COOPER: And in terms of Democrats, I mean, let's remember Sanders own Indiana last night.

BASH: He does.

COOPER: What that's campaign telling you about what they see is their path forward?

BASH: He won Indiana and even the Clinton campaign of acknowledges that he is likely to do well in the next several contests in West Virginia and Kentucky and beyond. His path forward as he personally says is uphill, and it really relies on those superdelegates, the people who are not, you know, voted on but they can be swayed changing their minds. And that is a very tall order at this point. So he is continuing to go out there, to rally his supporters, to motivate his troops. He is not going after Clinton like he had in the past. So, you know, this -- he is going to keep on keeping on, but its pretty clear he knows inside of hearts he is not getting the nomination.

COOPER: All right, Dana Bash, Dana, thanks.

We will set the great political panel tonight, although I have no idea what we'll have to talk about this. Now it like it has been one of the more surreal days in American political history or anything, with us to talk about the weather I guess, the Atlantic Contributor Peter Barnet, Former South Carolina State House member Bakari Sellers, who supports Clinton. Democratic Strategist, Nomi Konst who supports Sanders, New York Times National Political correspondent Patrick Healy.

Our CNN Political Commentators Kayleigh McEnany, who supports Trump. Amanda Carpenter, Tara Setmayer, And Ross Douthat, and former Mitt Romney Presidential Campaign strategist Stuart Stevens.

Stuart, lets start with you. I mean, you thought this day would never come that Donald Trump would not get the nomination. What do you do now?

STUART STEVENS, FORMER ROMNEY PRESIDENTIAL CANDIDATE CAMPAIGN STRATEGIST: Personally, do the same thing I did the day before, which is not support Donald Trump. I'm with the last two Republicans to be elected president. I think Donald Trump is unacceptable, uniquely unqualified to be president, and I won't support him.

COOPER: Would you vote for Clinton?

STEVENS: I don't know if still -- no. I won't vote for Hillary Clinton. I don't know if there will be a third party, depending on who that person was and what that person was offering. Certainly would look at it. A lot of us are just going a very disappointing choice. But you have one vote and you have to decide if its -- you can give it to someone you think is unqualified to be president. A lot of us think that, well, we can't cast that vote for Donald Trump.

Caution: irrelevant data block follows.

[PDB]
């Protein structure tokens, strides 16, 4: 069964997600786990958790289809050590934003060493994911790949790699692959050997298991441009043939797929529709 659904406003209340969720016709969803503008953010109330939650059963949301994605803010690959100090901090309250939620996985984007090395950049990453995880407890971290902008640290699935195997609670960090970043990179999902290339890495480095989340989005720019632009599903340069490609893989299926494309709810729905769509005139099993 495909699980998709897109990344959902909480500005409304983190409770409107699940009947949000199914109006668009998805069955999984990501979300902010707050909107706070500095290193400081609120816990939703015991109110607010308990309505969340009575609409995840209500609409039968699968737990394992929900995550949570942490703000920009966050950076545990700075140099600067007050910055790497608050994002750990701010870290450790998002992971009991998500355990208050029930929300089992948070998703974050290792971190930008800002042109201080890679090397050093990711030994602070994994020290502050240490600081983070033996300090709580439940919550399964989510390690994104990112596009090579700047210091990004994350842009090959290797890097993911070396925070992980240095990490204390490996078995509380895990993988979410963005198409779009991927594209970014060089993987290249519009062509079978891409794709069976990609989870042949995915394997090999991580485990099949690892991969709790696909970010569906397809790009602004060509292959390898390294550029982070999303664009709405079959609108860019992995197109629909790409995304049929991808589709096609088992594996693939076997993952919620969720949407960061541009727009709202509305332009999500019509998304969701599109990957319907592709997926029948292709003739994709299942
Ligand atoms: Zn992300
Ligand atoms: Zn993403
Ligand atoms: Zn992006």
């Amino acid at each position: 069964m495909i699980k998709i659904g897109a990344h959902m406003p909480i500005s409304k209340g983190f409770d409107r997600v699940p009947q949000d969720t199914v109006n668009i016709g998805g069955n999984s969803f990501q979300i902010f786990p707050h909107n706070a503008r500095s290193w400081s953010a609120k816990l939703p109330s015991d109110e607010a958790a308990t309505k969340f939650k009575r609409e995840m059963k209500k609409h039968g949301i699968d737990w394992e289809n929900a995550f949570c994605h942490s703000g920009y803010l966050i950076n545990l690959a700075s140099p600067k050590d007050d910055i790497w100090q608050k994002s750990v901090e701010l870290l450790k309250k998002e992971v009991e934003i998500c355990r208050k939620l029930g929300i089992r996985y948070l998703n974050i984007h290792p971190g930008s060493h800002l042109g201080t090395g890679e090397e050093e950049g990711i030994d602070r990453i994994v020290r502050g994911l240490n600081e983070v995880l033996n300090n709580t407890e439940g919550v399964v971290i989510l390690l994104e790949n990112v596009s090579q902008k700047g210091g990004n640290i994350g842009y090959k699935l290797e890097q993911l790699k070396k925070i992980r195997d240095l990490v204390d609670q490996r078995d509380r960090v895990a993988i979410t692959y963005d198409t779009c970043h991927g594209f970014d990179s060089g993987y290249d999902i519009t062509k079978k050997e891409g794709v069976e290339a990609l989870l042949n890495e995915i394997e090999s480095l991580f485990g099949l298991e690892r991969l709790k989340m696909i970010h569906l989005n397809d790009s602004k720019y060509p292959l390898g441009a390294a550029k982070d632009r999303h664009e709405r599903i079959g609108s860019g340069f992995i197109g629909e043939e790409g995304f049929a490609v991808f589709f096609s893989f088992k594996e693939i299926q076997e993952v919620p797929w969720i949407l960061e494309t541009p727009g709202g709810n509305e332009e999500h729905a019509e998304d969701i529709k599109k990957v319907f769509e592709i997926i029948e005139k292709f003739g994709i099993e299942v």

COOPER: Amanda, I mean clearly you're Cruz supporter. With Donald Trump being the nominee, what do you do?

AMANDA CARPENTER, FORMER COMMUNICATIONS DIRECTOR FOR SENATOR TED CRUZ: I mean, I find this moment actually very liberating, because there is no reason, I mean, among other conservatives I talk to. There's no obligation to Donald Trump. There is no reason to defend him. There is no reason to vote for him. He never tried to court conservatives. He never want to win with conservatives. And so there's no obligation to work together on anything.

He wanted to win in a different way, of the different path. I think he is going to run to left and Hillary Clinton on many issues. Just today, he is saying that he is open to doing something on minimum wage. He is going to rewrite this map. And lot of conservatives, ideological ones don't want to be any part of it. And so let him continue on his own.

COOPER: Kayleigh, does that kind to tough worry you as a Trump supporter.

KAYLEIGH MCENANY, CNN POLITICAL COMMENTATOR AND TRUMP SUPPORTER: It doesn't worry me, because I don't think this is a Grassroots mentality. In fact, I think it's a shame and a disappointment that people among them punditry, among some in the political class won't rally around this person, because the Grassroots has spoken commandingly. Donald Trump will have when he insist the most votes of any Republican nominee in political history. That is the big seat, and I think most voters are excited to go up to the polls for him. They're encouraged by what's happening and I think -- it ashamed that leader -- I mean our party can't do that.

CARPENTER: It is a split. Just out be quick, the real loss opportunity. We had all this populous movement, when the rise of the Tea Party in 2009 and that point the ideological conservatives were sort of leading it, has historic victories in 2010 and 2014 because there is principles underneath it. But yet, you know, the people were angry that not enough got done.

[21:20:02] And so now there's that split happening between ideological conservatives who care about liberty, and constitution, and all of those things.

And the rest of everybody else who really doesn't have time to keep up, and just are so desperate for change, they are going on with Donald Trump. And that sort of going a dangerous direction, will be wild and crazy, we'll see.